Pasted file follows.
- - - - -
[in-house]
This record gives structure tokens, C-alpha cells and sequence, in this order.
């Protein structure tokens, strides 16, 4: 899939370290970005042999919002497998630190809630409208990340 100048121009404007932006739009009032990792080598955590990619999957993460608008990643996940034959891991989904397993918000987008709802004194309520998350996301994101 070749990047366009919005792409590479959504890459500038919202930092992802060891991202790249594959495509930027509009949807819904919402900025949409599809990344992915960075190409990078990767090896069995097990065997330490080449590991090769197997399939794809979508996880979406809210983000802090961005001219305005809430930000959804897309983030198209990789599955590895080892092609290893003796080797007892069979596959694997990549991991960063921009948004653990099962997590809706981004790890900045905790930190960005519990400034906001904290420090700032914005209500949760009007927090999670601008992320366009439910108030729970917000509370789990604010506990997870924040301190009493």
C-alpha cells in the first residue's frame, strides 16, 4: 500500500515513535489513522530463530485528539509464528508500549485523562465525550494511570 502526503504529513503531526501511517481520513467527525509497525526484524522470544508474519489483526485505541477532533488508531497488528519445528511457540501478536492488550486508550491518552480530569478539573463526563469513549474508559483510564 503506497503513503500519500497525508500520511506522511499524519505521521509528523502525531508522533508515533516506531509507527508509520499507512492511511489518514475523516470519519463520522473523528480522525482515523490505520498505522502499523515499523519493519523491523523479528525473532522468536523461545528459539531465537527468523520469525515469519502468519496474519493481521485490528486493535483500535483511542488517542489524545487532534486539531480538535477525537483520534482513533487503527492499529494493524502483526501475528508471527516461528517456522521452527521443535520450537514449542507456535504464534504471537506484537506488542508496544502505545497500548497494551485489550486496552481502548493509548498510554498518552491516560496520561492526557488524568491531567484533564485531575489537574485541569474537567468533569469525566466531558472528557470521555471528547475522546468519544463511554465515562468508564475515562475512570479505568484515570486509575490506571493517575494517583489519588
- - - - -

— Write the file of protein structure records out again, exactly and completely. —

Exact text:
[in-house]
This record gives structure tokens, C-alpha cells and sequence, in this order.
């Protein structure tokens, strides 16, 4: 899939370290970005042999919002497998630190809630409208990340 100048121009404007932006739009009032990792080598955590990619999957993460608008990643996940034959891991989904397993918000987008709802004194309520998350996301994101 070749990047366009919005792409590479959504890459500038919202930092992802060891991202790249594959495509930027509009949807819904919402900025949409599809990344992915960075190409990078990767090896069995097990065997330490080449590991090769197997399939794809979508996880979406809210983000802090961005001219305005809430930000959804897309983030198209990789599955590895080892092609290893003796080797007892069979596959694997990549991991960063921009948004653990099962997590809706981004790890900045905790930190960005519990400034906001904290420090700032914005209500949760009007927090999670601008992320366009439910108030729970917000509370789990604010506990997870924040301190009493």
C-alpha cells in the first residue's frame, strides 16, 4: 500500500515513535489513522530463530485528539509464528508500549485523562465525550494511570 502526503504529513503531526501511517481520513467527525509497525526484524522470544508474519489483526485505541477532533488508531497488528519445528511457540501478536492488550486508550491518552480530569478539573463526563469513549474508559483510564 503506497503513503500519500497525508500520511506522511499524519505521521509528523502525531508522533508515533516506531509507527508509520499507512492511511489518514475523516470519519463520522473523528480522525482515523490505520498505522502499523515499523519493519523491523523479528525473532522468536523461545528459539531465537527468523520469525515469519502468519496474519493481521485490528486493535483500535483511542488517542489524545487532534486539531480538535477525537483520534482513533487503527492499529494493524502483526501475528508471527516461528517456522521452527521443535520450537514449542507456535504464534504471537506484537506488542508496544502505545497500548497494551485489550486496552481502548493509548498510554498518552491516560496520561492526557488524568491531567484533564485531575489537574485541569474537567468533569469525566466531558472528557470521555471528547475522546468519544463511554465515562468508564475515562475512570479505568484515570486509575490506571493517575494517583489519588